A state in which one person feels an overwhelming obsessive desire to possess another person toward whom one feels an intense attraction with an inability to accept failure or rejection.”

In truth, when someone is in love, the majority of their daily thoughts center around their love interest. There can be very little doubt that both weight loss and love have a very obsessive component!


Essentially, it has been shown how the resolution to lose weight has an awful lot in common with falling in love. They both have a number of physiological and psychological effects upon the body which are quite consistent. Perhaps the most important thing to remember is that when starting something new, such as losing weight or pursuing a fresh love interest, it is wise to proceed slow and easy. This will make any potential change more meaningful and sustainable in the end.

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1. Weight Loss and Dizziness. S.F. Gate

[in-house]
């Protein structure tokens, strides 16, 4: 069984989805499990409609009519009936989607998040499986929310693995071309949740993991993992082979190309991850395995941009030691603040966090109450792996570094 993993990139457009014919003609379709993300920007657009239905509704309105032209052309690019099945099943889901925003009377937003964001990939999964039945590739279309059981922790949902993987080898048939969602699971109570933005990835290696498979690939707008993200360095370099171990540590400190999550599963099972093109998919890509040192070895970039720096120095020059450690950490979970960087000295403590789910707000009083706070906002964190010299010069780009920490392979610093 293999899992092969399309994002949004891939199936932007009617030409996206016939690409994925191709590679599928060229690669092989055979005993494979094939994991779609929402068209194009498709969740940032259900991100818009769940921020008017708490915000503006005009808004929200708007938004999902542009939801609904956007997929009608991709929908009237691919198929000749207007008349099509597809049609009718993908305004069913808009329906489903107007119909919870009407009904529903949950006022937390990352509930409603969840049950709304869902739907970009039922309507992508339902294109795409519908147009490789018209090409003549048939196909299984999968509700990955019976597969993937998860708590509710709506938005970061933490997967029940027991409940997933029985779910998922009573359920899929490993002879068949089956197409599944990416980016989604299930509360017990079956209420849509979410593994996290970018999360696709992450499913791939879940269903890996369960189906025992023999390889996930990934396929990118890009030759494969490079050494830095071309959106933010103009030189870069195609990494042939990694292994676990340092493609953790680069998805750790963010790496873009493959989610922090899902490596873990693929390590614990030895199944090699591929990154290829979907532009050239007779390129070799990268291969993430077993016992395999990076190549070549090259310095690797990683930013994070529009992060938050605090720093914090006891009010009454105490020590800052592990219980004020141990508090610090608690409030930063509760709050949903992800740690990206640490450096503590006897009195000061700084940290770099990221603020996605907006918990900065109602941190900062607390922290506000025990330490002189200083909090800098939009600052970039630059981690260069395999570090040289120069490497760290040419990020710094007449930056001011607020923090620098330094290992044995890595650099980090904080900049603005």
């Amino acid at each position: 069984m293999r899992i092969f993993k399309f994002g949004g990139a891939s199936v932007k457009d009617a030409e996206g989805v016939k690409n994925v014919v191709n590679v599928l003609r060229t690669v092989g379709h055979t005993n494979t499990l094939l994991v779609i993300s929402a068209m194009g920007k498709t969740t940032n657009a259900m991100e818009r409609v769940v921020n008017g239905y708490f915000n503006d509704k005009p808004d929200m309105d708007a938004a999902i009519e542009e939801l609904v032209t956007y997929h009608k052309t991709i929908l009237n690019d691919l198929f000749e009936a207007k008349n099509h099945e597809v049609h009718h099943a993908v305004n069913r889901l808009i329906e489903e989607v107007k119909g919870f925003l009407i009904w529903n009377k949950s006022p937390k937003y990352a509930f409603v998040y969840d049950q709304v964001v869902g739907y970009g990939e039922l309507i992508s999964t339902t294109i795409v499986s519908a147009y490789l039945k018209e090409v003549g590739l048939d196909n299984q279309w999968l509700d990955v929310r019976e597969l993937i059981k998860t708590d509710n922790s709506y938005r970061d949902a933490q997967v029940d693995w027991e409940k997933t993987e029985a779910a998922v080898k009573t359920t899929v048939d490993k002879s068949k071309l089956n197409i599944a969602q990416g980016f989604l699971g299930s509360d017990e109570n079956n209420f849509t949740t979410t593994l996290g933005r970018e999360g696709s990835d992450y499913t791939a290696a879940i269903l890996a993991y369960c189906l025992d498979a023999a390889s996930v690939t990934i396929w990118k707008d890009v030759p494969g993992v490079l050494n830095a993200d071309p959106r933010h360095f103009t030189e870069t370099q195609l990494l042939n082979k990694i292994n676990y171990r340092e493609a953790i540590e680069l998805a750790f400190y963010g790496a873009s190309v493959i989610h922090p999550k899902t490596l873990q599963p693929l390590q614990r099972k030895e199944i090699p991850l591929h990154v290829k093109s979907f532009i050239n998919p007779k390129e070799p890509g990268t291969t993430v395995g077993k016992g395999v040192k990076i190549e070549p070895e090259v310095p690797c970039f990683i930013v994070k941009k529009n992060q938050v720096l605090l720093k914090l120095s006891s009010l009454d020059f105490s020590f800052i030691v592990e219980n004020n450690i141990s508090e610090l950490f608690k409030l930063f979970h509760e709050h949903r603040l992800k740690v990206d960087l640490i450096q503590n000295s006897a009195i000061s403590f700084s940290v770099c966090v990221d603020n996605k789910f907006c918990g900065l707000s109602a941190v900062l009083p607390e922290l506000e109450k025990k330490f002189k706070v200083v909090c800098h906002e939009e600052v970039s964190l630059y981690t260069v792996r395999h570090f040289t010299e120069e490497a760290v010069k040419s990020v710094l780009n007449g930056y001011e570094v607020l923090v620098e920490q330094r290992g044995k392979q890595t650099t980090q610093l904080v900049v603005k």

2. What Love Does to You: The Physical Effects of Falling in Love. Rebecca Twomey. Cosmopolitan. 2012

3. 6 Reasons You’re Not Losing Weight. Alexa Joy Sherman Fitness. 2013

4. Binge Eating Trigger Revealed. Dr. Lavania Rodriguez

5. Emotional Eating. A Weigh Out

6. Why Dieting Makes You Fat. Josh Nash. Mail Online. 2012

7. How Many People are Addicted to Exercise. Katherine Schreinier and heather Hausenblas. Psychology Today. 2015

This content is accurate and true to the best of the author’s knowledge and is not meant to substitute for formal and individualized advice from a qualified professional.

© 2017 Leonard Tillerman


Kyriaki Chatzi on February 18, 2017:

This is by far the most interesting perspective on this topic I've heard so far!

The physiological effects of eating never resembled the ones from falling in love, at least not in my head.

Thanks for sharing!

simplehappylife on February 04, 2017:

Interesting Article! I never thought about the correlation between the two before.